Thanksgiving travel gridlock is due back with a vengeance

In Los Angeles, the official start of the Christmas season is marked not by falling leaves or a thin layer of snow, but by flashing red and white taillights, which meander along the 405 Freeway as millions of people They leave town to spend Thanksgiving with their loved ones.

Last year, that annual tradition was disrupted by tighter travel restrictions amid the growing COVID-19 winter surge.

But travel experts expect the numbers to rebound to near pre-pandemic levels this week: An estimated 3.8 million Southern Californians will drive to their vacation destinations, 9% more than last year and just 1% less than in. 2019, according to the Automobile Club of Southern California.

Many of the nation’s top vacation destinations are in California, including Anaheim, San Diego, Santa Barbara and Yosemite National Park, the club said, so drivers should be prepared for heavy traffic.

However, not all peak travel times are the same. Major metropolitan areas will face the heaviest congestion on Wednesday from 1:30 to 6 pm as those leaving work join commuters already on vacation on the road, the entity added.

Los Angeles will really start to feel the crisis after 3 p.m. Wednesday, Automobile Club spokesman Doug Shupe noted. “It will be increasingly crowded,” he said, and there will also be “a good congestion” on Tuesday night.

Experts at transportation analytics company Inrix said the busiest local highway segment will be Southbound Highway 5, from Colorado Street in the Griffith Park neighborhood to Florence Avenue in Downey, where it is expected that traffic rises 385% above normal levels Wednesday afternoon and evening.

All exit highways are likely to be congested on Tuesday and Wednesday afternoons, the analysis firm added, so drivers should plan to leave early and prepare for longer times.

Those seeking to avoid such a situation can also wait until Thanksgiving morning itself, when the roads are usually clearer.

Meanwhile, those traveling by air will still find themselves in long lines, as flights are anticipated to increase for the date.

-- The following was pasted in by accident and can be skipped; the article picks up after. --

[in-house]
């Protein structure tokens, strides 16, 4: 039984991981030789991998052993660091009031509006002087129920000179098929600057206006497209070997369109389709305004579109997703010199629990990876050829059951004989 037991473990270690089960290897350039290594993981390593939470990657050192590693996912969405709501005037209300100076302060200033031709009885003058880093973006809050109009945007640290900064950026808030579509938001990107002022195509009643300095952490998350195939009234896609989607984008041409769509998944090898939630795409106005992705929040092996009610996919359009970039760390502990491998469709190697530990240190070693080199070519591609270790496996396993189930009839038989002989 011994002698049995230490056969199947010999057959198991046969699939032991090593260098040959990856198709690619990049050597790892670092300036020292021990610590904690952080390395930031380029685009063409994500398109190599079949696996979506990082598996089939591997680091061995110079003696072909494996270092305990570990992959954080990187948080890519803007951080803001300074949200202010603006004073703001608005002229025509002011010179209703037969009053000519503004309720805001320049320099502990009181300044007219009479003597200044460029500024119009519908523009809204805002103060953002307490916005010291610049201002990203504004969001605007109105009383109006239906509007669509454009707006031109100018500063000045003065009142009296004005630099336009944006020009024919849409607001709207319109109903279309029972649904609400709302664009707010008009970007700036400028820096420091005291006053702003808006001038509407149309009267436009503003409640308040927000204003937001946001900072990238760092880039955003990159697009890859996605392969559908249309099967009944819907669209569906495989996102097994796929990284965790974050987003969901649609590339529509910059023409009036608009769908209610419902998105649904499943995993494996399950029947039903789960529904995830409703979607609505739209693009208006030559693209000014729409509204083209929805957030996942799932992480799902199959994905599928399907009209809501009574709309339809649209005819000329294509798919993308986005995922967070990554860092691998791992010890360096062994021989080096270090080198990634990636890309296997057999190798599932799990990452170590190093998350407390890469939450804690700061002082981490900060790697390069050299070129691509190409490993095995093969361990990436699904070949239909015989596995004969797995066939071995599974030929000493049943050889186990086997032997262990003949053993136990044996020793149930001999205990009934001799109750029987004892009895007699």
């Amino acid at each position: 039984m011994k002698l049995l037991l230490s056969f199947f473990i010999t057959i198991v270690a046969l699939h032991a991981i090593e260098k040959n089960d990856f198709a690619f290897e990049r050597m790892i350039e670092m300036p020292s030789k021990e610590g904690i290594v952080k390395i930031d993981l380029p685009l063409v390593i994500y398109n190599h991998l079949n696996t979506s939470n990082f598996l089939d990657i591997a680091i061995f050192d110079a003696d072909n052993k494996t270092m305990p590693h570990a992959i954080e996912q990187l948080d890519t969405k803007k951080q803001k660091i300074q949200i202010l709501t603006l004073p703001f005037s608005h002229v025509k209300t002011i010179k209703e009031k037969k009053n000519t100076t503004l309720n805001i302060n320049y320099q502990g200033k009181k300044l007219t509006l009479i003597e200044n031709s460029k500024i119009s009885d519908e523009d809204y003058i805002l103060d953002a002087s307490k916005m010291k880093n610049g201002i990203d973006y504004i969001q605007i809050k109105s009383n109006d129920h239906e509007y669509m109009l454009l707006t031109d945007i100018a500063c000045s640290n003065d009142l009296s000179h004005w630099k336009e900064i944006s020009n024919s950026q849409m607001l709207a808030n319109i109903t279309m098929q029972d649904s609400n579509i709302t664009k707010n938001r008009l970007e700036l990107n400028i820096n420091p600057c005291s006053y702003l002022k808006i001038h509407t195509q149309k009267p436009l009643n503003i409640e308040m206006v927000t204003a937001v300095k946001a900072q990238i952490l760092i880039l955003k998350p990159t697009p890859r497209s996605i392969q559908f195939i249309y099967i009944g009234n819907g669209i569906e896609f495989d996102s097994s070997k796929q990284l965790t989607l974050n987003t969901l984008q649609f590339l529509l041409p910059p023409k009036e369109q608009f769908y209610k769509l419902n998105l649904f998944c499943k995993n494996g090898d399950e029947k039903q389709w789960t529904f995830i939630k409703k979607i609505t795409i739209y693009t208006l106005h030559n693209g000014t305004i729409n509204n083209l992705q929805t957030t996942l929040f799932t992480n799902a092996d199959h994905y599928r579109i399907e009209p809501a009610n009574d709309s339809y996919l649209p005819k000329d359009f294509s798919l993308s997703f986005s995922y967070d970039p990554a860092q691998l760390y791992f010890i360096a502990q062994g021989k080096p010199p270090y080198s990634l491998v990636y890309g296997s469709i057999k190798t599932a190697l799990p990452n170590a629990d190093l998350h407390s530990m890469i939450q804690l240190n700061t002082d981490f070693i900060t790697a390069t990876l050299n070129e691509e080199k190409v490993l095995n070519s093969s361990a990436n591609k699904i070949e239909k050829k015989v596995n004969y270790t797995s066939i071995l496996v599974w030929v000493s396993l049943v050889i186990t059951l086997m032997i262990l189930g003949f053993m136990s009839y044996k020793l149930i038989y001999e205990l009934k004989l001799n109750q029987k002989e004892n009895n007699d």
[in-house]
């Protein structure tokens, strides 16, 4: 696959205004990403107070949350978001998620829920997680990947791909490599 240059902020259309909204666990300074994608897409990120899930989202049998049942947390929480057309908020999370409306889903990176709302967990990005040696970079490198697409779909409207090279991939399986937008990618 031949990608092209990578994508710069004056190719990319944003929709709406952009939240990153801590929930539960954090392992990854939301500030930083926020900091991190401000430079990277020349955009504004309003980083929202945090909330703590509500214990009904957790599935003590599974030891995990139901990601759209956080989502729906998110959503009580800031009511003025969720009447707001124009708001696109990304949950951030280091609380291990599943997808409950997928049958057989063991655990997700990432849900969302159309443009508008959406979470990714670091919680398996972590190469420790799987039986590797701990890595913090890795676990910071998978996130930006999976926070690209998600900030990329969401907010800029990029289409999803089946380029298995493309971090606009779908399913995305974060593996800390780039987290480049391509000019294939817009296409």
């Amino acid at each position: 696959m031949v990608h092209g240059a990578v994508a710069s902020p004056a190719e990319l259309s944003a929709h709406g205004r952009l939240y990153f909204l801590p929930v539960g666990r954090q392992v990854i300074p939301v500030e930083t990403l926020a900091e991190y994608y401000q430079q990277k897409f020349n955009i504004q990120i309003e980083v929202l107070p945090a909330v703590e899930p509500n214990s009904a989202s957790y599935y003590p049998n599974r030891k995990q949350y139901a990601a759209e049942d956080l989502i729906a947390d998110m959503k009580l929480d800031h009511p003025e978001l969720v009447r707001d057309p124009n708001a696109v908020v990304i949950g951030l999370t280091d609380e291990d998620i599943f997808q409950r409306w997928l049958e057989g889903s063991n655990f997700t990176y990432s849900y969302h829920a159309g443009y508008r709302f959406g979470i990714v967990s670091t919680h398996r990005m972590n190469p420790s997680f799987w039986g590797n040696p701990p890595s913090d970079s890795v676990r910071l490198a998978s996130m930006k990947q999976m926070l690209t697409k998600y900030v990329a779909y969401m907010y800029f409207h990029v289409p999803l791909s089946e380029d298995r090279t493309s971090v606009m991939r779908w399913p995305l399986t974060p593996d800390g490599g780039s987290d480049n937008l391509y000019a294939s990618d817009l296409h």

Los Angeles International Airport (LAX) officials estimated that two million passengers will pass through the terminals during the Thanksgiving holiday fortnight, Nov. 18-30. The figure is double that of last year, but it is still one million less than in 2019.

The Sunday after Thanksgiving is likely to be the busiest day at the airport, with a projection of 175,000 passengers, LAX spokeswoman Heath Montgomery said last week. “That is not yet a pre-pandemic level, but it is definitely the most active we have had since the beginning of 2020,” he said.

Smaller regional airports are also bracing for higher passenger volumes, with Long Beach airport officials projecting a number of travelers five times higher than in 2020, though 2019 levels will not be hit either.

The Ontario International Airport in San Bernardino also anticipates high numbers, authorities noted. Wednesday is slated to be the highest point, when more than 19,000 travelers are expected.

But much of the headache will remain on the roads, as most drivers will notice skyrocketing gas prices in addition to heavy traffic. A gallon of regular unleaded fuel averaged $ 4.7 in California on Tuesday, just a tenth of a cent below the all-time high set in the state on Monday.

In Los Angeles County, values ​​approached record levels of $ 4,704 per gallon on the same day. The county record, $ 4,705, was set in 2012. The Automobile Club noted that prices between stations can differ by as much as a dollar per gallon.

Patience and courtesy will also make a big difference on the road, Shupe noted. “This is the first time that so many people will connect with their loved ones, and everyone is looking forward to the next few days of good food, friends and family,” he said. “You just have to know that it will take a little longer to get there.”

As for those traditional red and white taillights, he concluded: “The freeways of Southern California will look like candy canes for sure.”

To read this note in Spanish, click here.

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